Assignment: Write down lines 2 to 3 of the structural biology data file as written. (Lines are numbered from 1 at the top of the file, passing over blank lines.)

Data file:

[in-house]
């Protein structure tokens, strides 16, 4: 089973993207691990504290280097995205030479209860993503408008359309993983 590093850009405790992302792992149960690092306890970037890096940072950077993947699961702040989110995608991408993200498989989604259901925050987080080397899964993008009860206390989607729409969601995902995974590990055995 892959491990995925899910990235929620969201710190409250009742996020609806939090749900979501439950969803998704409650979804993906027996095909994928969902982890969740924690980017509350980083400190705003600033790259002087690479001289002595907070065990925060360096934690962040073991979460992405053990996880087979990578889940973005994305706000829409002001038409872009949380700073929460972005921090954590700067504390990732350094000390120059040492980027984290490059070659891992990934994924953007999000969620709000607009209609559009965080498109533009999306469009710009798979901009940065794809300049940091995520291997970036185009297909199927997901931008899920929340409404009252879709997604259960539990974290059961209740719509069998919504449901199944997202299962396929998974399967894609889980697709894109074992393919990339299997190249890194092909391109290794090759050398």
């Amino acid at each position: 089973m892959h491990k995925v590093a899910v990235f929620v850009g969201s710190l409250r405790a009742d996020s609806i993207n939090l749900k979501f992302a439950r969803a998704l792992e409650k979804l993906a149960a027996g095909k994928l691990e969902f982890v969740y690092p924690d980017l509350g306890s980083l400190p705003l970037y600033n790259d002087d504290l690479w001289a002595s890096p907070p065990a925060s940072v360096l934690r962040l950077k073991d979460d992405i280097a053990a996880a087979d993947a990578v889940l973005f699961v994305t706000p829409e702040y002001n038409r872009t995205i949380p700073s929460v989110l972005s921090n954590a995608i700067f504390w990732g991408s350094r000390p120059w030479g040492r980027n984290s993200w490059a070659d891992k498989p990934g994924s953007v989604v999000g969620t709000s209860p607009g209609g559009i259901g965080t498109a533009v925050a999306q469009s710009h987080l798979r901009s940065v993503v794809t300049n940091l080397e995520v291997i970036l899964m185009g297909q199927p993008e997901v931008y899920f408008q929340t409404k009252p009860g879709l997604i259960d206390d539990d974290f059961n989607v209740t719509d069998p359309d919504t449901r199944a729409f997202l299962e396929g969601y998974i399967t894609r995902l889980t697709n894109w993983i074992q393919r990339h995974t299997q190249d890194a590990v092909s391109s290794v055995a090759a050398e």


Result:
């Protein structure tokens, strides 16, 4: 089973993207691990504290280097995205030479209860993503408008359309993983 590093850009405790992302792992149960690092306890970037890096940072950077993947699961702040989110995608991408993200498989989604259901925050987080080397899964993008009860206390989607729409969601995902995974590990055995 892959491990995925899910990235929620969201710190409250009742996020609806939090749900979501439950969803998704409650979804993906027996095909994928969902982890969740924690980017509350980083400190705003600033790259002087690479001289002595907070065990925060360096934690962040073991979460992405053990996880087979990578889940973005994305706000829409002001038409872009949380700073929460972005921090954590700067504390990732350094000390120059040492980027984290490059070659891992990934994924953007999000969620709000607009209609559009965080498109533009999306469009710009798979901009940065794809300049940091995520291997970036185009297909199927997901931008899920929340409404009252879709997604259960539990974290059961209740719509069998919504449901199944997202299962396929998974399967894609889980697709894109074992393919990339299997190249890194092909391109290794090759050398």
């Amino acid at each position: 089973m892959h491990k995925v590093a899910v990235f929620v850009g969201s710190l409250r405790a009742d996020s609806i993207n939090l749900k979501f992302a439950r969803a998704l792992e409650k979804l993906a149960a027996g095909k994928l691990e969902f982890v969740y690092p924690d980017l509350g306890s980083l400190p705003l970037y600033n790259d002087d504290l690479w001289a002595s890096p907070p065990a925060s940072v360096l934690r962040l950077k073991d979460d992405i280097a053990a996880a087979d993947a990578v889940l973005f699961v994305t706000p829409e702040y002001n038409r872009t995205i949380p700073s929460v989110l972005s921090n954590a995608i700067f504390w990732g991408s350094r000390p120059w030479g040492r980027n984290s993200w490059a070659d891992k498989p990934g994924s953007v989604v999000g969620t709000s209860p607009g209609g559009i259901g965080t498109a533009v925050a999306q469009s710009h987080l798979r901009s940065v993503v794809t300049n940091l080397e995520v291997i970036l899964m185009g297909q199927p993008e997901v931008y899920f408008q929340t409404k009252p009860g879709l997604i259960d206390d539990d974290f059961n989607v209740t719509d069998p359309d919504t449901r199944a729409f997202l299962e396929g969601y998974i399967t894609r995902l889980t697709n894109w993983i074992q393919r990339h995974t299997q190249d890194a590990v092909s391109s290794v055995a090759a050398e």